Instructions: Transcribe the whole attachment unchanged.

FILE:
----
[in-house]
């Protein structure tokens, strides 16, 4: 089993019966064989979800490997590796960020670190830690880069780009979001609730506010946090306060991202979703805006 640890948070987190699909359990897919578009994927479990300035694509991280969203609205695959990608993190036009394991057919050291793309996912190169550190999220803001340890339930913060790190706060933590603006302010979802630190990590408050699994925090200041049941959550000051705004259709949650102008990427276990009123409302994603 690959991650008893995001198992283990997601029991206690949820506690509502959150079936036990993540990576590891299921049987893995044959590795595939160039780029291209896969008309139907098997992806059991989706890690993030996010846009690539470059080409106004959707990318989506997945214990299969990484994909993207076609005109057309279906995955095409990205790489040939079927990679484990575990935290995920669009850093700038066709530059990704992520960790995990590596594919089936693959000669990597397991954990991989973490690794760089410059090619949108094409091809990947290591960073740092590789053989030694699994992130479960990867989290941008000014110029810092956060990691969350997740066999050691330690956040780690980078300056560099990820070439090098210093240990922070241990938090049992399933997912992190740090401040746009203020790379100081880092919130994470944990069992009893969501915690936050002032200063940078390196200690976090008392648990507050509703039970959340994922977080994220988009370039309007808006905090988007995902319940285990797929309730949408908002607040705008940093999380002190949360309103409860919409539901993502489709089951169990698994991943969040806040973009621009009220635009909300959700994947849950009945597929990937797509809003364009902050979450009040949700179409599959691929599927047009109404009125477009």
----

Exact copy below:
[in-house]
């Protein structure tokens, strides 16, 4: 089993019966064989979800490997590796960020670190830690880069780009979001609730506010946090306060991202979703805006 640890948070987190699909359990897919578009994927479990300035694509991280969203609205695959990608993190036009394991057919050291793309996912190169550190999220803001340890339930913060790190706060933590603006302010979802630190990590408050699994925090200041049941959550000051705004259709949650102008990427276990009123409302994603 690959991650008893995001198992283990997601029991206690949820506690509502959150079936036990993540990576590891299921049987893995044959590795595939160039780029291209896969008309139907098997992806059991989706890690993030996010846009690539470059080409106004959707990318989506997945214990299969990484994909993207076609005109057309279906995955095409990205790489040939079927990679484990575990935290995920669009850093700038066709530059990704992520960790995990590596594919089936693959000669990597397991954990991989973490690794760089410059090619949108094409091809990947290591960073740092590789053989030694699994992130479960990867989290941008000014110029810092956060990691969350997740066999050691330690956040780690980078300056560099990820070439090098210093240990922070241990938090049992399933997912992190740090401040746009203020790379100081880092919130994470944990069992009893969501915690936050002032200063940078390196200690976090008392648990507050509703039970959340994922977080994220988009370039309007808006905090988007995902319940285990797929309730949408908002607040705008940093999380002190949360309103409860919409539901993502489709089951169990698994991943969040806040973009621009009220635009909300959700994947849950009945597929990937797509809003364009902050979450009040949700179409599959691929599927047009109404009125477009």